Michael Moore has spoken. I snagged this graphic off his website:
Now while I'm not particularly religious, I think it's fair to say that a huge portion of mainstream America is. I find it interesting that Moore is so far out of line with this mainstream--the very mainstream he claims to be a defender of in such films as Roger & Me
and The Big One
--that he mocks this core population's fundamental beliefs by calling most of America "Jesusland". And the Dems wonder why they lost. Perhaps if they'd reached out to the religious working man instead of treating people like there's something inherently wrong with them because they do believe in some sort of higher power, then they might be celebrating in the streets today because Kerry would be President-elect.
I wonder how many people of Flint, Michigan go to church every week? Probably a lot. Michael Moore doesn't represent these people anymore. Hell, even I am not a big fan of religious fundamentalism or fervor, but unlike Moore and the rest of the extreme left, I recognize the fact that the Constitution of our great land guarantees people the right to believe in whatever they want to. Oh, but that's right...the Constitution is meaningless to the extreme left. Bastards.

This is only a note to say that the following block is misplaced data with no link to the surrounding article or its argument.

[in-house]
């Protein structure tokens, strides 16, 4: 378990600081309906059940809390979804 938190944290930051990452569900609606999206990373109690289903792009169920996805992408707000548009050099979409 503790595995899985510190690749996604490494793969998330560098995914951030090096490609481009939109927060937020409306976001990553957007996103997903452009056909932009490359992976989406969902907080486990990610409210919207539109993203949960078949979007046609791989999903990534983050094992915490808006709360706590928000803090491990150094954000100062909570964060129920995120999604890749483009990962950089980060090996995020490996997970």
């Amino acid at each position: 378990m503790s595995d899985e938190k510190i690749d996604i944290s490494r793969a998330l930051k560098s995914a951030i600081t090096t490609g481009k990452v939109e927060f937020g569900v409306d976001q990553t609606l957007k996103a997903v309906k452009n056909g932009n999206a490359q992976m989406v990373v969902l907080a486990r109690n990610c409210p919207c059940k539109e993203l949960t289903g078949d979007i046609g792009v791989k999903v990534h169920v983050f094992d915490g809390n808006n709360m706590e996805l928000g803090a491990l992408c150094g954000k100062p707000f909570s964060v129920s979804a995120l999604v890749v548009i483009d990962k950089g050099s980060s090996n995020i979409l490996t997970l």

Oh, and I wouldn't go thinking that Canada is some great land of non-religion. Oh sure, people there aren't as fervently religious as most of America is, but separation of church and state is not very well defined in Canada. Case in point, Catholic schools in Ontario and in certain areas of Saskatchewan are publicly-funded (until the 1990s, this was also true of Quebec). Even with Bush's No Child Left Behind Act or faith-based charity programs, you'd never see this arrangement in the States...it would, after all, be a violation of the Constitution.
As for Michael Moore, I imagine the last time he stepped foot into a house of God was probably a long, long time ago. His only religious experiences these days center around his daily communion with the divine Krispy Kreme.
And Jesusland sounds like a really lame theme park. But not as lame as Disney's failed Hall of Vice Presidents. What were they thinking? No one remembers Spiro Agnew or John Calhoun or Walter Mondale. And it's sad the the animatronic Al Gore was much more lively than the real one.